Here at Sandyford Motors Centre, you can be certain of finding that second hand or preloved car of your dreams. We are proud of our well-earned reputation for good value, excellent after sales service and our quality used vehicles. Full history checks give an assurance of the lineage, condition, and history of each vehicle that we sell. These reassurances are not always there when and if you choose to buy a car privately or from an unknown seller. Car buying can be fraught with pit falls and opportunities for scams and fraudsters. There are questions that every car buyer should be asking as they contemplate spending hard earned cash on a new-to-you vehicle. We list the top ten questions that should be asked as you kick the tyres and assess the buy -ability of a used car.
1. Is the seller reputable? Meeting late at night in an empty car park does not bode well for a good driving experience. Common sense and your own gut instincts should come into play when buying a secondhand car. If it feels dodgy, then don’t do the deal. Ask lots of question including the reason for sale and bear in mind that a modicum of caution and a purchase from a reputable source can often be a saving in the long run.
2. A Full History Check/ NCT. If the buyer is not offering a full history check, then it might be a good idea to purchase one. The full history check available to those of us in the motor industry is a bit more comprehensive than those available to private buyers. However, even a short history will give some ease and a fair indication of the cars DNA. A valid NCT will offer some reassurance on the car’s road worthiness, but it’s always a good idea to have the car checked by trained mechanic before purchasing.
3. Is everything working? Seatbelts, lights, wipers, radio. Check the wheel arches, the tyres and look for signs of oil leaks. Check the spare tyre and keep an eye out for cosmetic fixes on upholstery, bodywork and in the engine itself. Don’t be afraid to be fussy in the eyes of the seller.
4. Are there two Keys? Two keys for every car. That’s the rule. An extra set of keys can cost hundreds of euros. Losing your car key is a bit of nuisance when there is one safely at home. It’s a disaster when its your only key. There have been some scary stories of cars sold with just one key and disreputable sellers returning later to claim the car. If the seller does not impart confidence and there is only one key, you should reconsider the purchase.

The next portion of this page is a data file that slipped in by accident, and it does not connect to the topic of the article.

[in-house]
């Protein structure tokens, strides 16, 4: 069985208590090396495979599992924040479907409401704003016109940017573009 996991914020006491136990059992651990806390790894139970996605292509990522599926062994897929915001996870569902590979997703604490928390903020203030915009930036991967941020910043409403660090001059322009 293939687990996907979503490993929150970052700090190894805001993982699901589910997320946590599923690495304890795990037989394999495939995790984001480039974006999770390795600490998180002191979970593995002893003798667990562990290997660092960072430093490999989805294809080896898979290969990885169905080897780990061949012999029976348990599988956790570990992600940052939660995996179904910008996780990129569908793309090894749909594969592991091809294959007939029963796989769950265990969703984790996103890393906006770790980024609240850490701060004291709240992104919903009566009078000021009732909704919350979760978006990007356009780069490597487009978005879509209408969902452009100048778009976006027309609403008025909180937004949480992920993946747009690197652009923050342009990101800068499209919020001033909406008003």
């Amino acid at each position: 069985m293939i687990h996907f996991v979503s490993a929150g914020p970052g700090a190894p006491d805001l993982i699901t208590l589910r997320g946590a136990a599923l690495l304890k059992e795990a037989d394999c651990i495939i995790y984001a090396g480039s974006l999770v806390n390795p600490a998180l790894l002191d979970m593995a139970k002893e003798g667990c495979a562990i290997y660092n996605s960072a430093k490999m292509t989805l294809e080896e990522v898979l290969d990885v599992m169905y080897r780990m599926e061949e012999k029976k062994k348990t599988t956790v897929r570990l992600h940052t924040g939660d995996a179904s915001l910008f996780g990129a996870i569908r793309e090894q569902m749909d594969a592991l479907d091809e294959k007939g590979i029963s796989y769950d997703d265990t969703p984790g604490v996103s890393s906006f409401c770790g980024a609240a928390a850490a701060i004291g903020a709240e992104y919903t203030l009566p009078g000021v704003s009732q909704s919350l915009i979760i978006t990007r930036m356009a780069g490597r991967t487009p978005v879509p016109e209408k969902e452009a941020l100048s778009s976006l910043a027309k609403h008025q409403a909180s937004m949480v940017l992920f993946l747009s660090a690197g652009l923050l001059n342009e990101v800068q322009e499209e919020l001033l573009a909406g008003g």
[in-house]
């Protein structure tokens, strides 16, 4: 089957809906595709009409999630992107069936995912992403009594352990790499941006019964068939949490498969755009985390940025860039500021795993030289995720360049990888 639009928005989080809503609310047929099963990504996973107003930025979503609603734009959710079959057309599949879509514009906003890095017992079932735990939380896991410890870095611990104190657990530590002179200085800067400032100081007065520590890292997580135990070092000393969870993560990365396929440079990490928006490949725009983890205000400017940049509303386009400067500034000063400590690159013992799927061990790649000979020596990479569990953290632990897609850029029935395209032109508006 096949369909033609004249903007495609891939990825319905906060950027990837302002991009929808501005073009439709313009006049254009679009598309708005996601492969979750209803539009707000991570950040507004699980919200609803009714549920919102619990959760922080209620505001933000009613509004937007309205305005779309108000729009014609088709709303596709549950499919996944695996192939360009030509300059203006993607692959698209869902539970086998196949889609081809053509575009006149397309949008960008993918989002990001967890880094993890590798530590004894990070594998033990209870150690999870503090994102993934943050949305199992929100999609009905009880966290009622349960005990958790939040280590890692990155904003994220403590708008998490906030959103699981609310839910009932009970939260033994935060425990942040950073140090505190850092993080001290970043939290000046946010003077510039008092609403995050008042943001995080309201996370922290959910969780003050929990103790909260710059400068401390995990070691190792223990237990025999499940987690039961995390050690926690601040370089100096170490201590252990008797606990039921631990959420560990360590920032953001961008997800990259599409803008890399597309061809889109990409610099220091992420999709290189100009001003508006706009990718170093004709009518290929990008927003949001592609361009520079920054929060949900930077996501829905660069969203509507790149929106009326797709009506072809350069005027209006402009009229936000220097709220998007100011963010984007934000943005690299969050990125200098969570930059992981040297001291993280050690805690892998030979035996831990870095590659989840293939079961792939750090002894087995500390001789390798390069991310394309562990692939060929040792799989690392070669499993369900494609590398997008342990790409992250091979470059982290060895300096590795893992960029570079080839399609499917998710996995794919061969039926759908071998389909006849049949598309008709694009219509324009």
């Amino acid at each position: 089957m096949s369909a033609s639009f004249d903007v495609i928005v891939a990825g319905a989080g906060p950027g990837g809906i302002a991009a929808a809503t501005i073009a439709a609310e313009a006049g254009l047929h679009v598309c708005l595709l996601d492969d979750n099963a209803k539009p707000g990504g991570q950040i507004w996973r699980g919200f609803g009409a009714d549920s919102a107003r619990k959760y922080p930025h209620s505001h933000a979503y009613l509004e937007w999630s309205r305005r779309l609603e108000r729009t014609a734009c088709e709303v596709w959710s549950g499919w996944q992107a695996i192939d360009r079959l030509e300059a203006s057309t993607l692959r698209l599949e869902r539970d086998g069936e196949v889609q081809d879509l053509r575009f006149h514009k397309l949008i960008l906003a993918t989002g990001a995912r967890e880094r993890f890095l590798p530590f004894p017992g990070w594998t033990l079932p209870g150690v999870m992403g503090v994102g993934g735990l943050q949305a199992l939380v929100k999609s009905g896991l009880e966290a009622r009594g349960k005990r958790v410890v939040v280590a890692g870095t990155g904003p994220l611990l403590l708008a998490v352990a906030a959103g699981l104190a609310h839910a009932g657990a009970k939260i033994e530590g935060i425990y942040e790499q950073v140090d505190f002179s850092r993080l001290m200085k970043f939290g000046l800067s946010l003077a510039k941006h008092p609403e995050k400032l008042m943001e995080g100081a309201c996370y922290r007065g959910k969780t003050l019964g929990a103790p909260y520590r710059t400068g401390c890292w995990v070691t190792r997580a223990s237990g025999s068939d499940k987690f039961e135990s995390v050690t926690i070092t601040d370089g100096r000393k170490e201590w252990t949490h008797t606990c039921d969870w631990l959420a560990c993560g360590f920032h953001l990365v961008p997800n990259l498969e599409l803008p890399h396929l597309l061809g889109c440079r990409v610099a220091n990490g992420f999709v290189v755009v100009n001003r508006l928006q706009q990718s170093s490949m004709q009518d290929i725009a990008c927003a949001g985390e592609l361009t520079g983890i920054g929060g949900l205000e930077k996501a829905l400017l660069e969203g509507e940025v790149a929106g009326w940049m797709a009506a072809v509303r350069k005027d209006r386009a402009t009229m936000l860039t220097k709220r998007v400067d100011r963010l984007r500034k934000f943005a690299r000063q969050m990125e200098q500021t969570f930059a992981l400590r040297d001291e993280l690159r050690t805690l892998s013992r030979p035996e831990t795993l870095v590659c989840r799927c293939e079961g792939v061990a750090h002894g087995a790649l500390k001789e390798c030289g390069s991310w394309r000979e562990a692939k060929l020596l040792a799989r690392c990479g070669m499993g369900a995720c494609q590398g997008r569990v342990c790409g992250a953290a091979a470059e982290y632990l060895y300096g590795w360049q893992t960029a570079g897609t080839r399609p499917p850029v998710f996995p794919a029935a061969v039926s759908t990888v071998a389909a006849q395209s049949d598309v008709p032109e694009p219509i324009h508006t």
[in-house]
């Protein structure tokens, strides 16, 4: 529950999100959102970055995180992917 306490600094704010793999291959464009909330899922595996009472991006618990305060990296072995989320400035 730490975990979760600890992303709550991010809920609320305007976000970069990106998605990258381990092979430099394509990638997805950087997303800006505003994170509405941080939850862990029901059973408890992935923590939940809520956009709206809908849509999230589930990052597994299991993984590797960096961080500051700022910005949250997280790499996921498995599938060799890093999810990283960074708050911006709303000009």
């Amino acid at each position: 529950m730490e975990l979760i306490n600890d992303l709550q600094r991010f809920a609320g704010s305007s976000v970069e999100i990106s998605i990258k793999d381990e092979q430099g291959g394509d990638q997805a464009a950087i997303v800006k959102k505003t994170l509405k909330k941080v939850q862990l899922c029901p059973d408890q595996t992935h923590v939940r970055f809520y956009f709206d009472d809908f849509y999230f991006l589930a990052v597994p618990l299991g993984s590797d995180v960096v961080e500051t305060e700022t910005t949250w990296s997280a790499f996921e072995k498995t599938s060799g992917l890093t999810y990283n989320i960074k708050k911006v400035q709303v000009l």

5. Motor Tax Costs/Fuel Costs. Lots of drivers have fallen in love with cars that have hidden running costs. High motor tax and crippling fuel consumption could mean buying a fantastic car that sits in the drive while you cycle to the shops! Check the brand reviews online and make sure you can afford the cost of running that preloved car. This is not an issue when you are purchasing from a motor dealer with years of experience and the full knowledge of all the cars, they sell at their fingertips.
6. Finance. At Sandyford Motor Centre, we have many options for car finance and are pleased to deal directly with financial institutions on your behalf. If buying privately, there are many other options from the bank, the bank of Mum and Dad to your local Credit Union. It is probably not wise to hand over wads of cash with no record or accountability to a seller. Try to ensure that there is some accountability and record of the transaction in case you need that proof later.
7. Insurance. Check that the model of car can be easily insured and in the case of young drivers, it is recommended that you choose your car first and insurance second. Not all cars will be approved by insurance companies and if you are on a learner license you are unlikely to get cover on a high-end model older than ten years. Check out our advice for first time insurance here
8. Warranty. Will there be a warranty with the car and if so, what will this warranty cover?
9. Maintenance/Servicing and Replacement Costs. Some cars incur costly repairs and replacement parts than others. Checkout the reviews for the model of car you are thinking of purchasing will be helpful here. Note what is likely to need repairing or replacing, including tyres, and what the cost of maintenance and fixing is likely to be.
10. Is this the car or your lifestyle? You need a car that suits your lifestyle. Whether you are just driving a few hours a week or never off the road as you collect children and run constant errands. You need the car that matches your needs. It makes little sense to drive a seven-seater SUV if there is just you and the dog. Or you may need to fit in three or four child seats, golf clubs, buggies, and a cat basket. An experienced sales executive in any motor dealer can marry a car with its owner after just a few simple questions, directing the buyer to the optimal choice for their budget and lifestyle.